The job I mentioned above?  I hated it.  I really, really hated it.  (However, I met some amazing people, and met some pets that will forever have my heart).  Not at first.  At first I loved it.  I was working in a vet clinic, and that was fantastic.  I started as a receptionist, with the understanding that I would gradually be worked into a tech position as I got further in my education.  At least, that’s what I thought.  There were a lot of things that went wrong (and most I can’t talk about, because the clinic would probably hunt me down and send dementors to suck my soul out).  I can say that the little confidence I had was destroyed by that place.  In the early days, when I was actually enthusiastic about learning to be a tech, the doctor blew me off more than once when it came to helping.  She regularly chose to have anyone but me lend a hand.  I know I wasn’t the best tech (but believe me, I’ve seen worse).  I struggled.  Lack of feeling in my fingers made blood draws next to impossible.  Emergencies made my mind go blank.  Asking people for money while they were saying good-bye to their best friend set off nuclear explosions in my heart, and  by the time I left I was completely heartless.  There was just a void.  (And yes, I know that medicine is all about the money.  Believe me there is nothing like having to ask someone in the throes of grief  and waiting for the euthanasia med to be administered, for over $100.  And when you get someone who explodes and tears you apart for something that’s killing you inside, it’s too much.  I especially hated how everyone around me acted like I was being too melodramatic.  “Sure, we hate it too.” They’d say, as I’d get ushered in to do the unpleasantness.)

I kept telling myself that I couldn’t quit.  I needed the money.  I had to pay my bills.  I think God knew I’d stay there until I had a stroke.  The job came to a painful end, but it was truly for the best.  I’ve never regretted my decision to leave.

I spent the next year looking for a job.  Most jobs that I applied to, I got replies like this:

Thanks for your time last week.  I have hired an extern instead of a full-time tech for now.  If things don’t work out, I will keep your resume.  Again, thank you for your time and good luck.   (Yeah, because a ungraduated, unlicensed, unexperienced tech is always the better option.  I translated this e-mail to mean: We don’t have to pay them, and we’d have to pay you.)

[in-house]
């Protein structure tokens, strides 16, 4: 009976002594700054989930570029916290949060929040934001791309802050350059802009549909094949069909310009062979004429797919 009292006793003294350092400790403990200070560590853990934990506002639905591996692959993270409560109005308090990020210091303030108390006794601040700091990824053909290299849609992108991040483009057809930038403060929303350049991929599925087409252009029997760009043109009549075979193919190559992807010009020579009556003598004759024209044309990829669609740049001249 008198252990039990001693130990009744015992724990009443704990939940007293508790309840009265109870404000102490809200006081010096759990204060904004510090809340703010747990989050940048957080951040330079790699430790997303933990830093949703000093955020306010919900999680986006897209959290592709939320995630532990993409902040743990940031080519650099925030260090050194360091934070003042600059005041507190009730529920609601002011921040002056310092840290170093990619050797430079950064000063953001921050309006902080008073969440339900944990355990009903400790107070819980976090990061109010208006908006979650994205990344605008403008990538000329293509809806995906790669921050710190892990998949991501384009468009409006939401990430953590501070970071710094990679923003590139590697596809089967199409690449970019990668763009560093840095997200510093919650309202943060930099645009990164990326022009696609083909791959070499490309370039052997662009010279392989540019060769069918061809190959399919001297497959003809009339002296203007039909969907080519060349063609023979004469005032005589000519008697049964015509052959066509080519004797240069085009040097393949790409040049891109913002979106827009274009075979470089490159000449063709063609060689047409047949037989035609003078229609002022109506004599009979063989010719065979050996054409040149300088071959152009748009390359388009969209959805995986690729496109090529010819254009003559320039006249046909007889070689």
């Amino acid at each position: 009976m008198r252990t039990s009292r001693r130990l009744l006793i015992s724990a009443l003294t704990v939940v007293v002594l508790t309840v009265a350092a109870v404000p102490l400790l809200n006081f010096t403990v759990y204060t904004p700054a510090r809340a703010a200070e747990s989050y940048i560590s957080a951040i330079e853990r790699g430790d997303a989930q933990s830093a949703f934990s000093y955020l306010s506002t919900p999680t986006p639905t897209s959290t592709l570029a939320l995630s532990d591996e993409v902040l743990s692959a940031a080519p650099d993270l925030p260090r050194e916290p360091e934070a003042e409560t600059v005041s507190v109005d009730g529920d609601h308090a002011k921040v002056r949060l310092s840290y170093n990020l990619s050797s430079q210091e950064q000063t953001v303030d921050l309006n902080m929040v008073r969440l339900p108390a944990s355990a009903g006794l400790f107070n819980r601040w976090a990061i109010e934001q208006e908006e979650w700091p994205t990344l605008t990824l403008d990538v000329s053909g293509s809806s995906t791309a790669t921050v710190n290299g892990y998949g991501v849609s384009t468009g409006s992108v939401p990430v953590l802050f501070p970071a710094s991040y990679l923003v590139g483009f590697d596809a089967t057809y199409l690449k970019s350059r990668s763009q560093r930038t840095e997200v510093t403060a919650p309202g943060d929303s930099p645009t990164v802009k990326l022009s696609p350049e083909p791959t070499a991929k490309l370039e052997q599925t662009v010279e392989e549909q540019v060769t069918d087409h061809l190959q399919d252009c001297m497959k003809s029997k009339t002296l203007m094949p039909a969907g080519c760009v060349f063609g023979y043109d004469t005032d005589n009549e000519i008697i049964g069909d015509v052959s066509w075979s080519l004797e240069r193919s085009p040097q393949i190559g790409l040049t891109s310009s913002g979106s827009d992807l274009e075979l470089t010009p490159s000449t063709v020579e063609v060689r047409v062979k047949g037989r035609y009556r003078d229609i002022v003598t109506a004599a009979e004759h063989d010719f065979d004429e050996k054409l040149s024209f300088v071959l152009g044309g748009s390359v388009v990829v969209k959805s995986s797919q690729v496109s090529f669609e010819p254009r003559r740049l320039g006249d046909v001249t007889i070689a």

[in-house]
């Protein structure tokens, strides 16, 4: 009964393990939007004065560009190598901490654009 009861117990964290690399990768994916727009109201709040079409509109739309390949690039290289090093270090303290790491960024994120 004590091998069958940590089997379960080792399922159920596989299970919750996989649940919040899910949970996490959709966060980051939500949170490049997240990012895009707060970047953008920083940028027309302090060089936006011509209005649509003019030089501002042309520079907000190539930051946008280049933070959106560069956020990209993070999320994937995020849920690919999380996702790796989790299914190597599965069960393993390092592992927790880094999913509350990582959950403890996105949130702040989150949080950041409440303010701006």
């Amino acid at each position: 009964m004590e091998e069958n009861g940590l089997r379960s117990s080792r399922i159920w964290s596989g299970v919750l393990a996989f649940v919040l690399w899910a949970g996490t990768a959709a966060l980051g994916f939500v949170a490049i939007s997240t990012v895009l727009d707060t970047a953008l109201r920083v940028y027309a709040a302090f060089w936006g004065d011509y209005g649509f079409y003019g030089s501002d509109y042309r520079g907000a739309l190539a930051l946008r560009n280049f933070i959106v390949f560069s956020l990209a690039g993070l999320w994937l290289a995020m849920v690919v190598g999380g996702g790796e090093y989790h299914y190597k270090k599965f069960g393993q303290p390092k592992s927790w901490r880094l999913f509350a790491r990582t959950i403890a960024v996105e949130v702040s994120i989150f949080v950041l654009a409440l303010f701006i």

And then there’s this little gem:

After evaluating all candidates for this position we have determined that another candidate more closely fits the requirements set forth for this position. Accordingly, you will not be considered further for this particular opportunity.  

Anyway, this has been a long meandering route to get to the heart of what I wanted to talk about.  Basically, the nearly 5 years of constant rejection did quite a number on me.  I’m not proud of this.  I should be made of tougher stuff, but I’m not.  Following leaving the clinic, I really struggled with the idea of ever working in animal healthcare again.

Today, I was at work, doing my usual thing, and as I worked, my brain started thinking about things.  Things I didn’t necessarily want to think about.  I founds myself wondering if I could ever do anything good in animal healthcare.  Then, something wonderful happened.  I got a phone call.  Well, not me personally, but I’m the person who happened to answer the phone.  On the other end of the line was a vet tech who was absolutely frantic.  (And this is about where I have to skip over a pile of details, because I’m not wanting to step on HIPAA’s toes).  Long, long story short, she had a problem, and I was able to fix it.  It was positive for her, her clinic, and the animal.

Now, no one at work got why I was excited about fixing the problem.  I had done good in animal healthcare for the first time in forever!  I got to be the hero of the story.